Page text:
German Bunsen Society honors Matthias Kling
The physicist is awarded for his research on the control of chemical reactions through the steering of electrons with light pulses.
Matthias Kling, leader of the research group “Attosecond Imaging” at the Max Planck Institute of Quantum Optics (MPQ), was awarded with the Nernst-Haber-Bodenstein prize of the German Bunsen Society for Physical Chemistry (DBG). With this prize the society honors outstanding scientific achievements of young scientists in the area of physical chemistry. Matthias Kling was awarded for his experimental work on the control of electron and nuclear dynamics in molecules, in particular the laser-induced localization of electrons on femto- to attosecond timescales.
How can chemical reactions be controlled via the steering of electrons in molecules? The scientific career of Matthias Kling is strongly connected to this question. In 2006, as a postdoc in the group of Marc Vrakking, he was amongst the pioneers who could give a groundbreaking answer to this question. Using a laser pulse of only a few femtoseconds (a femtosecond is a millionth of a billionth of a second) duration with precisely controlled electric field waveform, it was possible to steer an electron between two nuclei in a deuterium molecule.
Since 2007, Matthias Kling and his team in the Max Planck Research Group “Attosecond Imaging” have been investigating how such electron currents can be controlled with light pulses in complex molecules. The electron motion in molecules, controlled over only a few femtoseconds, can initiate chemical reactions. The waveform of the laser pulses has to be precisely shaped to steer electrons in atoms, molecules, and nanostructures. The observation of the electron motion is feasible with attosecond light flashes (an attosecond is a thousand times shorter than a femtosecond). Attosecond light flashes allow for recording temporal snapshots of the electron motion, which can later be assembled to a movie of the electron motion.
The precise control of electrons with light pulses opens the door to a new way to control the reactions of molecules. The work of Matthias Kling and his team have shown that this type of control is also possible for complex molecules. Together with Regina de Vivie-Riedle (who was awarded the Nernst-Haber-Bodenstein prize in 2003) from theoretical chemistry they contributed to the fundamental understanding of the relevant mechanism underlying the control.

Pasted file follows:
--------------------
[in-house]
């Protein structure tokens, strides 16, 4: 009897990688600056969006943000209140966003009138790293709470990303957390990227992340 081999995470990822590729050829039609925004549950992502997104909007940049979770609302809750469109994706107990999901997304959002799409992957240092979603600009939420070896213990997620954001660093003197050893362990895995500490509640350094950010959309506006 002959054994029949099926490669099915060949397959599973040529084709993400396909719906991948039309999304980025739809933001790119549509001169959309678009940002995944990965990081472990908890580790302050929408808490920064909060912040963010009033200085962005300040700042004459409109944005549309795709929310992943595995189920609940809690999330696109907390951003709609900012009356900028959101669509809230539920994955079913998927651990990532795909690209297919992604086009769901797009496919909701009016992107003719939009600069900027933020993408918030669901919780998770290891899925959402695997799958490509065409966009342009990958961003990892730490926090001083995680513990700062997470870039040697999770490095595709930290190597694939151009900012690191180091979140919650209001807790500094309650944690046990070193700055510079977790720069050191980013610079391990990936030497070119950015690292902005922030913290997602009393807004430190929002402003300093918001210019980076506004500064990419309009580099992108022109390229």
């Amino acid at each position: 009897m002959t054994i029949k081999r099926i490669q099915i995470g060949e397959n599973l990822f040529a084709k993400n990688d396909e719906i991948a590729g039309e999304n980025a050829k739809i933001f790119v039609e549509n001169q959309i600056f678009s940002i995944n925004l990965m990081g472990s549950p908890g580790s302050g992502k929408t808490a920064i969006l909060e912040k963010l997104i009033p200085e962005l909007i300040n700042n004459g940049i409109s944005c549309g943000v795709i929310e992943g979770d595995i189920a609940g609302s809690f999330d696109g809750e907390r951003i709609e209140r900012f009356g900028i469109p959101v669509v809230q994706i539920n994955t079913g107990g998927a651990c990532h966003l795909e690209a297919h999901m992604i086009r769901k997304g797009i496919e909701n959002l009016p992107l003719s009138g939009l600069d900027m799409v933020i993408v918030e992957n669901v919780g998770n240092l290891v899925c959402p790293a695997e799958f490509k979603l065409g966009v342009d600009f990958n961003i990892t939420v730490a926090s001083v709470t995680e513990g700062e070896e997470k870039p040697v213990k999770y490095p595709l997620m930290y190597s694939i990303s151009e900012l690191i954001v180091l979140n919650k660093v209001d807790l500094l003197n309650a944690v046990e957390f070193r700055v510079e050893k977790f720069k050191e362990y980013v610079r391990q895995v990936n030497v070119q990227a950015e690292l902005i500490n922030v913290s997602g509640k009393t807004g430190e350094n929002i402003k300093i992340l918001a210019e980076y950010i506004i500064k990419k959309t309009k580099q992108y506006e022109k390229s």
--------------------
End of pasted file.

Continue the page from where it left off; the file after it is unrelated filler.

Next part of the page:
Matthias Kling currently leads the group “Attosecond Imaging” at MPQ that is funded within the Emmy-Noether program of the Deutsche Forschungsgemeinschaft (DFG). His group is associated with the Laboratory for Attosecond Physics of Ferenc Krausz. Since 2009 Matthias Kling is co-appointed as assistant professor at the Kansas State University (USA) and since 2011 is an adjunct professor at the Postech University in Pohang (Korea) and guest professor at the King Saud University in Riyadh (Saudi Arabia). Matthias Kling is a member of the DFG funded excellence cluster “Munich Centre for Advanced Photonics (MAP)“ and coordinates the MAP research area „lightwave electronics“.
The control of chemical reactions via the steering of electron motion is still in its infancy. Matthias Kling is convinced of the potential of this technique. “Recent developments in laser physics permit the shaping of lightwaves”, says Kling. “That will allow directing electrons in molecules with even higher precision.”
The prize was presented to Matthias Kling at the Bunsentagung (annual conference in Germany on physical chemistry) in Leipzig, Germany, on the 17th of May by the DBG president Martin Quack.
The DBG is a non-profit scientific and technical society based in Frankfurt on Main. It was founded in 1894 and since 1902 has been known as the German Bunsen Society for Applied Physical Chemistry in honor of the famous physical chemist Robert Wilhelm Bunsen. The DBG is engaged in national and European research and education policy and offers its members a forum for the exchange of ideas and know-how and for the support of their activities. Thorsten Naeser
Prof. Dr. Matthias Kling
Max Planck Institute of Quantum Optics, Garching
Phone: +49 (0) 89 / 32905 -234
Fax: +49 (0) 89 / 32905 -649
E-mail: matthias.kling mpq.mpg.de
Dr. Olivia Meyer-Streng
Press & Public Relations
Max Planck Institute of Quantum Optics
Phone: +49 (0) 89 / 32905 -213